“You know, it feels as though this place hasn’t changed at all,” Luke mused. “We’ve changed, though.”

Hannah rested her hand on his arm. “For the better, though.”

“I agree. It’s hard to believe that I’m a father. A father, and a husband. More than once, I thought … well, it doesn’t matter what I thought.” Luke glanced fondly down at her. “Shall we go to our place?”

Hannah glanced archly up at him. “You mean the clearing? The place where I crept down at a ridiculous hour before my work began, simply to meet you?”

“Now, here I was thinking that you just wanted to read your poetry books in peace.”

“Don’t you mean your poetry books? Don’t you think I could have read them up in my room?”

Luke chuckled. “That is an excellent point.”

They stepped into the clearing and took a moment to take it all in. The space was the same, perhaps with the woods hemming in a little closer these days. Flowers carpeted the forest floor, lush and beautiful.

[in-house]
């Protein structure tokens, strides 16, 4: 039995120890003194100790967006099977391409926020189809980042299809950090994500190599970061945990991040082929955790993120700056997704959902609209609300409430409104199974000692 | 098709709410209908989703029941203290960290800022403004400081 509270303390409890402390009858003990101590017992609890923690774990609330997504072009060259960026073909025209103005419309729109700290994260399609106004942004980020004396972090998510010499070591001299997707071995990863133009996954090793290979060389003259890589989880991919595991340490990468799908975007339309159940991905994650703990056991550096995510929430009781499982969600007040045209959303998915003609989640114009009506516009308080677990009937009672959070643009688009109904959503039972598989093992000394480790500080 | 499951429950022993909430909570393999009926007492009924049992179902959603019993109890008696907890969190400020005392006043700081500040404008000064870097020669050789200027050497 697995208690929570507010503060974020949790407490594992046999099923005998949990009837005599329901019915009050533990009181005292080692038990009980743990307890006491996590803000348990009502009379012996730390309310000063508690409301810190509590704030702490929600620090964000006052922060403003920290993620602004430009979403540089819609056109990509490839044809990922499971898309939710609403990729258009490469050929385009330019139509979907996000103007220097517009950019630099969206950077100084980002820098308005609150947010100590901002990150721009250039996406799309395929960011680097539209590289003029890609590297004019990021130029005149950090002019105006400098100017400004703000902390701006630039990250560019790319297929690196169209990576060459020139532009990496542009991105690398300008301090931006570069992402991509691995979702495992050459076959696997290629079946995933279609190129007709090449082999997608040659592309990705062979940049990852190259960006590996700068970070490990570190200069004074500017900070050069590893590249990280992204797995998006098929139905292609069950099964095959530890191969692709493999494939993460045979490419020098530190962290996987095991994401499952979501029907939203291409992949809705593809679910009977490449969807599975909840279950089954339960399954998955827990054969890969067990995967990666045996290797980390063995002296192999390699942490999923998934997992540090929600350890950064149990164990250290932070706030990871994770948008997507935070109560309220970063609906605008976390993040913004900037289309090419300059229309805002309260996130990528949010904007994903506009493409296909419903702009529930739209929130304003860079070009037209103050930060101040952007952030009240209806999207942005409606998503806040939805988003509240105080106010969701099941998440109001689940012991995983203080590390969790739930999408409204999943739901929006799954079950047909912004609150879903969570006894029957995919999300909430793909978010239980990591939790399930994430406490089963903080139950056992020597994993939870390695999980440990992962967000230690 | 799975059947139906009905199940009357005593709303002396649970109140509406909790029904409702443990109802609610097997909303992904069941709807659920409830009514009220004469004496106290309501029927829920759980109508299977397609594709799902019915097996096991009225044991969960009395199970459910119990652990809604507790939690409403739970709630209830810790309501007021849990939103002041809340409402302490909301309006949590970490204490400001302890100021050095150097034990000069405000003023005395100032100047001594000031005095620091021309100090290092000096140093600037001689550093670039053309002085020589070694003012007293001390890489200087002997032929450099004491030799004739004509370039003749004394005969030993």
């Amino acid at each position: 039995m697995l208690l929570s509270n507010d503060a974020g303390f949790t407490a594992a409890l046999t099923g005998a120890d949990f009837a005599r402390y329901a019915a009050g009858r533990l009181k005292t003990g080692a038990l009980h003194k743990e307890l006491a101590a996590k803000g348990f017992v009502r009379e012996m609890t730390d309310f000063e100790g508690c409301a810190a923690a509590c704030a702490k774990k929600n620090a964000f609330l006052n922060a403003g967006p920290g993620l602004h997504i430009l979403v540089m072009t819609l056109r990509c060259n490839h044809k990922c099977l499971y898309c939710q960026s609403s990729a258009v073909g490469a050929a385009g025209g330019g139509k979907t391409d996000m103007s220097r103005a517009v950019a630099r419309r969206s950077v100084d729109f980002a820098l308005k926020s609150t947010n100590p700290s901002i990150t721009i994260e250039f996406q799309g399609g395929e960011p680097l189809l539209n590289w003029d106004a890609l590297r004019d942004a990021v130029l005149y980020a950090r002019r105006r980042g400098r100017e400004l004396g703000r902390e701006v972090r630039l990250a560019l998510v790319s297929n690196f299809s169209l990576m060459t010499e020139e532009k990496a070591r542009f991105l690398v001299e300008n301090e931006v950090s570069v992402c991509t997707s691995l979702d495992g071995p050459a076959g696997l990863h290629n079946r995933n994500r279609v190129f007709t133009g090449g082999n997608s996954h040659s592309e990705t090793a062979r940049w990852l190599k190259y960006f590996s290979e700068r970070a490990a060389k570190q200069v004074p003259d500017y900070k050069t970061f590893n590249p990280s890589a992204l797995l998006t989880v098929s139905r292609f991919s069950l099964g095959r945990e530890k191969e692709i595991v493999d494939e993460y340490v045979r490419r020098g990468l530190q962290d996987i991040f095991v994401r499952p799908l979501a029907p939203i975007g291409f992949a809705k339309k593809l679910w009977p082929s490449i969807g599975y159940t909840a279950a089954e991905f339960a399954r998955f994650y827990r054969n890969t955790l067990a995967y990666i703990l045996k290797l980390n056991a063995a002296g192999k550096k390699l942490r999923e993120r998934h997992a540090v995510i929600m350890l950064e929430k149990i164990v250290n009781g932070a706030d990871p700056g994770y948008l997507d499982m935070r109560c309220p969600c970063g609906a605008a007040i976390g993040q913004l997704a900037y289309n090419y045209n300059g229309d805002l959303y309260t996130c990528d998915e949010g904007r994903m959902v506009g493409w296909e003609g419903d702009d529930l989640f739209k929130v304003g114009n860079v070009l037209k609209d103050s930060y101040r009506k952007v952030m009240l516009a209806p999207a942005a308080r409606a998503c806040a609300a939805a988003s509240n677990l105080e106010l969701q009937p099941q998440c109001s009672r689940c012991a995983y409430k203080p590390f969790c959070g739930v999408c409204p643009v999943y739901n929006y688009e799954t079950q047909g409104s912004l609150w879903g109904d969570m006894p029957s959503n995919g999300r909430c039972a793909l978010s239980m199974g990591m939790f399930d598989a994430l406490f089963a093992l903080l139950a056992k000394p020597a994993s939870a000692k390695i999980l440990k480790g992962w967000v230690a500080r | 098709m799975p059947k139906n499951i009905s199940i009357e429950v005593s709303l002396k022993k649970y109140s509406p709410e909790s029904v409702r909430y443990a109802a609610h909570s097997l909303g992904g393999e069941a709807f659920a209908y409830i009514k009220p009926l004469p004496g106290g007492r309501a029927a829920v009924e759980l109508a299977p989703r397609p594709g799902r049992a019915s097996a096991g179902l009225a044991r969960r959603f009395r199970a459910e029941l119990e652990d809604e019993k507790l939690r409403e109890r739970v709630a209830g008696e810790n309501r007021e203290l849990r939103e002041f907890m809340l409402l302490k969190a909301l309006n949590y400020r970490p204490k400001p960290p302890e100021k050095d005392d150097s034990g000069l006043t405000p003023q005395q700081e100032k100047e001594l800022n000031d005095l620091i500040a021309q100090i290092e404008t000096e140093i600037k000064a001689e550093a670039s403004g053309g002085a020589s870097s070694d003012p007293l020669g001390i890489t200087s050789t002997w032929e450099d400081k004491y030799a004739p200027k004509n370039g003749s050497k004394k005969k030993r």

The bench stood where it always had, with a few vines climbing up the arms now. In a few years, it would look like some sort of fairy-seat, reclaimed by the forest.

For now, though, it still belonged to Hannah and Luke. They moved wordlessly over to the bench, not needing to consult each other, and sat down, side by side.

From here, they could catch glimpses of the old treehouse through the trees.

Luke smiled. “It’s as if we never left. Tell me, Hannah, are you still as happy now as you were the day we met?”

“Oh, far happier. When we met, I was exhausted, treated like a slave, and I thought I could never have you. You were so far above my reach.”

“I was never above your reach,” Luke said stoutly. “I was yours from the moment we met, we just didn’t know it yet.”

Hannah leaned against him, resting her head against his shoulder. “What about you? Are you happy?”

“I’m surprised you have to ask. Of course I am. I couldn’t be happier. The only time in our marriage I’ve been unhappy was when …” Luke trailed off. Hannah swallowed, nodding.

The memory of their second child, who ought to have been born a year after Timothy, was still raw. They’d been convinced that she would be a daughter, and had a name chosen all ready. They had decided on Rose.

Hannah had miscarried, and what a horrible night that had been. She was ill, and of course the baby was lost.

It had been a girl. Rose’s tiny bundle of wasted life was buried in the back garden, and the doctor softly told them that it was unlikely Hannah could conceive again, after that ordeal.